Babylonia 605–539 B.C.

  title={Babylonia 605–539 B.C.},
  author={Donald J. Wiseman},
THE DEFEAT OF EGYPT The so-called ‘Chaldaean’ dynasty of Babylon inaugurated by Nabopolassar has also been designated the dynasty of Bit-Yakin or the Third Dynasty of the Sealand. It was not, however, the first occasion the southern tribes had dominated the whole of southern Iraq, for Nebuchadrezzar I, Eriba-Marduk, and Marduk-apla-iddina II had each, for a time, united the leading families against their more powerful northern neighbours. Nabopolassar, aware of the dangers of any lack of… 
1 Citations
Proclamation in Cross-Cultural Context: Missiological Implications of the Book of Daniel


Elamite Military Aid to Merodach-Baladan
AS THE compiler of the Babylonian Chronicle realized, the political histories of Assyria, Babylonia, and Elam were inextricably intertwined during the first century of the Nabonassar era (year 1 =
Some Egyptians in Babylonia
In 1932 Sidney Smith published an article on ‘An Egyptian in Babylonia’ indicating a link between Egypt and Dēr where a brick inscription and drawing of the Amarna period was discovered. This
A Late Babylonian Tribute List?
  • D. Wiseman
  • History
    Bulletin of the School of Oriental and African Studies
  • 1967
It would seem appropriate in this fiftieth anniversary of the School to present a hitherto unpublished, though regrettably fragmentary, Babylonian text which provides new political and economic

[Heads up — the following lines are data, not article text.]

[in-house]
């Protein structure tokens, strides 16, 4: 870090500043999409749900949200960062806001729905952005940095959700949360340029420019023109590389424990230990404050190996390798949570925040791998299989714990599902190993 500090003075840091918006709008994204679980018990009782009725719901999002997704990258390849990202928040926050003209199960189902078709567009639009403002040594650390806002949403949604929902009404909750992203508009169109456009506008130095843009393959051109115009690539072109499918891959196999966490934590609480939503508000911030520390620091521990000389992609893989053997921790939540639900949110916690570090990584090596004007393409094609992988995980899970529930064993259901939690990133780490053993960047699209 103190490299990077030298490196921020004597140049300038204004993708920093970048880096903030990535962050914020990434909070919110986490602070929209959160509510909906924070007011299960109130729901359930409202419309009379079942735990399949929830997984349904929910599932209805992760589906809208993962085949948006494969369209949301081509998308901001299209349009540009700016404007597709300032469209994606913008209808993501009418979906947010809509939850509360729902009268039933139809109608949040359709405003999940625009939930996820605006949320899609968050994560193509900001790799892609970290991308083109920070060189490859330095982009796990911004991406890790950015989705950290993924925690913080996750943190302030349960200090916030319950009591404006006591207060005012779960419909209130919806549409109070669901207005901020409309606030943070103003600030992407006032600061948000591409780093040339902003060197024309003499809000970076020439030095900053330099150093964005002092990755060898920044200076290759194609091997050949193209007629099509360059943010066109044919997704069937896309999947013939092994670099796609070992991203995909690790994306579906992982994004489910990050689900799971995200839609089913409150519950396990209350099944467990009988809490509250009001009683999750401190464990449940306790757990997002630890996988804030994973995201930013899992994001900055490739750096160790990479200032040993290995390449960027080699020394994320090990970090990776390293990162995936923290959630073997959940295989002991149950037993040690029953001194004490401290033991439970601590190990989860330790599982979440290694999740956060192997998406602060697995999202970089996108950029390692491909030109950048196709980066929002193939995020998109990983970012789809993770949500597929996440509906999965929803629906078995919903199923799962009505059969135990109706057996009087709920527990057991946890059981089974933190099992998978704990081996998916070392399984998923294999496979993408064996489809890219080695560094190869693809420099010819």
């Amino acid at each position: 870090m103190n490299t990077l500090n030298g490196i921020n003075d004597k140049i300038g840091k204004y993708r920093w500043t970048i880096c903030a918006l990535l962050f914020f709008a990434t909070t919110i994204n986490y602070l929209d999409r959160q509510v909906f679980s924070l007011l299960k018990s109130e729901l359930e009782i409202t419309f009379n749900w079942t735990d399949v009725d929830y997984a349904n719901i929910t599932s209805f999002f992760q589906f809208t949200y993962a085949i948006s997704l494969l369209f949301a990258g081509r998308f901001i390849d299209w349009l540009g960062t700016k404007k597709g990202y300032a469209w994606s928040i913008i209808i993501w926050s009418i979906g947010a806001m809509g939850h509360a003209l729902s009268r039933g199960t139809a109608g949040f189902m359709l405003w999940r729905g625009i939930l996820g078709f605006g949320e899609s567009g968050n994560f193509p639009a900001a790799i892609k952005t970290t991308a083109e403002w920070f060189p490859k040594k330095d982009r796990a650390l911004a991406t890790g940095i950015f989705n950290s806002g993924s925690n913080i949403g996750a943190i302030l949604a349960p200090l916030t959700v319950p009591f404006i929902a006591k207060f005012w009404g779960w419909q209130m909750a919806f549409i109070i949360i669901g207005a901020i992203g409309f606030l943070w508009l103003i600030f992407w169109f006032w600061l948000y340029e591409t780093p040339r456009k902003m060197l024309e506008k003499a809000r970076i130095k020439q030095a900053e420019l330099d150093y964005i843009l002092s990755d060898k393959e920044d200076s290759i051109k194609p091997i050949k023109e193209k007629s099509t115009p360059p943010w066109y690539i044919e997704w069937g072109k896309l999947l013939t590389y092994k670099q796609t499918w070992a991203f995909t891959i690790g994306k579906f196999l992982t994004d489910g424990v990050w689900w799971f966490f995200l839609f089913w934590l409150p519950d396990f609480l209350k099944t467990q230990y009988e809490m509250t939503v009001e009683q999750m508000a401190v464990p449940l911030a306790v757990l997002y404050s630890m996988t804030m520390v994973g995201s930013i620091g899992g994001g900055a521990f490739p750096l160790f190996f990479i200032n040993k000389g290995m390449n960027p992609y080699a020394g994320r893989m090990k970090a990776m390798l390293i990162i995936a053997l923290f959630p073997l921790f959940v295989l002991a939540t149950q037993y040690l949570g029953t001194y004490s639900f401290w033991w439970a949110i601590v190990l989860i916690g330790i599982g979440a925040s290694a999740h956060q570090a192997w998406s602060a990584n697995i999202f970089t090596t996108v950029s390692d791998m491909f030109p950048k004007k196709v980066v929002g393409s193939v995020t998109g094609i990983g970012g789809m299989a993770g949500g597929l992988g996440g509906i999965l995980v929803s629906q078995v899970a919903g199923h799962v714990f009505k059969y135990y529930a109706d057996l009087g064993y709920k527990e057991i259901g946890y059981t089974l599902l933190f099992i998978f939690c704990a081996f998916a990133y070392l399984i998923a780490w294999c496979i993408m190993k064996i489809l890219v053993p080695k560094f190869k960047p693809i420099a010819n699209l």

Assyria and Babylonia
This article discusses the architecture of Assyria and Babylonia, two kingdoms that were located in modern-day Iraq and surrounding parts of Syria, Turkey, and Iran. This region overlaps with
Foreign Relations of Babylonia from 1600 to 625 B. C.: The Documentary Evidence
Brinkman began by defining his topic and explained that he intended to discuss the period from the sack of Babylon by the Hittites (ca. 1595 B.C.) through the reign of Kandalanu (d. 627 B.c.),2 a
Sennacherib's Southern Front: 704-689 B.C.
  • L. Levine
  • History
    Journal of Cuneiform Studies
  • 1982
Sennacherib, king of Assyria, ruled over much of western Asia for twenty-four years, from 704 to 681 B.C. The royal inscriptions of Sennacherib's reign, as do those of most of the neo-Assyrian kings,
Assyrians and Hittites
“Evil Hittites without respect for the command of the gods, whisperers of treachery”—these and similar reproaches were hurled by Sargon II's scribes against the peoples of Syria and Palestine who
Josiah's Revolt against Assyria
more than five years longer (to 628 B.C.),1 and in 1944 W. H. Dubberstein, chiefly on the basis of a datum from Berossus, showed that he scarcely can have ruled more than two years longer (to 631
The Origin of the Kingdom of Kush (Napata-Meroë)
IN view of the great part played by the Kingdom of Napata-Meroe in the diffusion of Egyptian civilization in Africa,I the problem of its origin is of interest to Africanists and Egyptologists alike.
The Year 712 B.C. and its Implications for Egyptian History
In 712 B.C., Yamani of Ashdod, the leader of an anti-Assyrian faction in that city, fled to Egypt.2 This action, which eventually led to his deportation by the King of Kush, climaxed a series of